Building a computer around a TTL CPU

[Bill's] worked on his homebrew computer for almost a decade. He didn’t start with a Z80 processor like a lot of the projects we’ve seen, but instead build the CPU itself from 74-series TTL chips and a ridiculous amount of wire wrapping to connect it all.

The video after the break shows off the functionality. We love the front panel, which is packed with information but manages to remain organized and offers many convenient features. Our favorite is the ability to pause execution and scroll through the registers by spinning the dial. The clock signal has a variable speed which is selected by an internal DIP switch package that can be changed during a pause. It runs MINIX and has a library of programs, but perhaps most surprising is its ability to serve webpages.

Lately we’ve been interested in drilling down through program language abstractions to understand what is going on inside the silicon. This has given us new respect for those building processors from scratch. Think of it this way, if you actually need to build each instruction out of gates, you’ll be able to understand how those instructions work at the most fundamental level.

[Thanks Jamie]

26 thoughts on “Building a computer around a TTL CPU

  1. It truly is a remarkable feat to build a computer and actually get it working with full internet connectivity. I am currently logged in to it over telnet and trying its game “Adventure” ! The processing speed is quite noticeable though.

  2. I feel compelled to say “this has been around for a very long time,” but I love it so much. This is something I’ve always wanted to do.

    If anyone has hit the comment section without clicking the link, go back up and visit his site now! Bill is a pretty funny guy, the whole story is a good read, and there are lots of awesome photos.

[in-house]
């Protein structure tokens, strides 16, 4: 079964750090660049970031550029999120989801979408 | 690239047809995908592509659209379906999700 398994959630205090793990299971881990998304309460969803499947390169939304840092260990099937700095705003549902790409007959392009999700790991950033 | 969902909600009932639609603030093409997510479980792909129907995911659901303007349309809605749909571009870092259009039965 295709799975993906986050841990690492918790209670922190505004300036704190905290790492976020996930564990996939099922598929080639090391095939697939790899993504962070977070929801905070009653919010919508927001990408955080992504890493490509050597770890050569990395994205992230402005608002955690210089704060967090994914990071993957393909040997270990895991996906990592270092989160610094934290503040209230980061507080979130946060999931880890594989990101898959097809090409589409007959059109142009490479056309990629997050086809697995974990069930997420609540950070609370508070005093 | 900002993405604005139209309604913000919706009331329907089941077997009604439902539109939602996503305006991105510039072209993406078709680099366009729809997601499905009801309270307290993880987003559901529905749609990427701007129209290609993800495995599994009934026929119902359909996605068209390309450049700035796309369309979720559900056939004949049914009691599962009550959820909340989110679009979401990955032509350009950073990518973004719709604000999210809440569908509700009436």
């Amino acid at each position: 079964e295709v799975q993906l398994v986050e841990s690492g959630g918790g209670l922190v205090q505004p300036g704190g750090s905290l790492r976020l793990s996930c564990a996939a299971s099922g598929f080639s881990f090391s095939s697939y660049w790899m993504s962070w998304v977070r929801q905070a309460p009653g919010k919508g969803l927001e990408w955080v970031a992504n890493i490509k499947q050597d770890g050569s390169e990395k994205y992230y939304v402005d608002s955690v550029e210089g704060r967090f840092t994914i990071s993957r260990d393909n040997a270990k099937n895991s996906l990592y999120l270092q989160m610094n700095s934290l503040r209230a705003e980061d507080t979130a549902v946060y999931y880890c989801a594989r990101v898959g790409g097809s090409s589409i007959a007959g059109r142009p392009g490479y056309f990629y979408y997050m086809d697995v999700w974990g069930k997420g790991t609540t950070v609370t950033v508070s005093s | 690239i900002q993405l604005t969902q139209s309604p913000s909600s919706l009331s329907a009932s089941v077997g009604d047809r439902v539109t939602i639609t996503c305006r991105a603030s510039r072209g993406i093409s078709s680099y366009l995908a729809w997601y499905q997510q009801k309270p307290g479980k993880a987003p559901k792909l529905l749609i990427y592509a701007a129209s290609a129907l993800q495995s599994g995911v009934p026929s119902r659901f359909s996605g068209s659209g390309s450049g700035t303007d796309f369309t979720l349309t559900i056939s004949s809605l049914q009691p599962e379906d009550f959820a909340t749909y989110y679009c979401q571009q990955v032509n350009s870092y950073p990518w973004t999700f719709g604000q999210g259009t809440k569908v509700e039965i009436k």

3. Reminds me of the old Altar 8800 that a couple friends and I built back in the late 70,s in the F14 Vast lab when I was stationed at PAX River TC. Looks like the 8800 has a successor! Just KEWL!

  4. @Alex, I’ve been an avid fan of this guy’s work since ’02, but nonetheless, I’m just glad HAD finally covered it!

  5. Thanks for the reminder of Bill’s computer project, I haven’t gone to his website for a while. One of the most epic home-built CPU projects out there.

  6. Wonderful! Reminds me of my old Alpha-16 Mini’s. *Real* computers have rows of flashing LED’s and switches. ;))

  7. Wow. We ‘built’ parts of CPUs in my one university class (to run code that was a variant of MIPS), using basic logic gates…and I thought that was kind of challenging. This? Wow. Though I’m more impressed by the software than the hardware — and I generally consider myself a ‘software guy’! I mean I get that it’s largely ported, but still…I wouldn’t even know where to begin.

  8. @Angmar

    Real purpose? Some guys spend time watching the clouds.

    I bet that if we appears with that “box” under his arm in some companies that will beat any curriculum. That is not something many of us can do.

  9. Real Computers have switches and lights. A very nice job. And even better, it’s microprogrammed and runs MINIX!

  10. @Angmar
    Some hacks are to solve a problem. Others, like this one, are a hobby. It’s like building model airplanes.

  11. WOW! Hardware Pr0n! WOW!!

    It is cool… and nicely build.

    My only question is… is the air filter installed in reverse? I see airflow is going out of the case, or is this home brew computer also doubling as a air purifier?

    (Am I just discovered the Easter Egg?)

  12. Nice

    Personally my favorite DIY computers are the ones built out of relays. I just love that *clickity-clickity-click* as the relays process the instructions <3

  13. Why the repost — is there something new? I thought the Magic-1 was finished a long time ago… Isn’t he working on a 16-bit cpu or something now?

  14. “I built my own computer”
    “oh you bought the boards and installed them yourself.”
    “No….I wirewarped the components on to the boards.”

    F.T.W.

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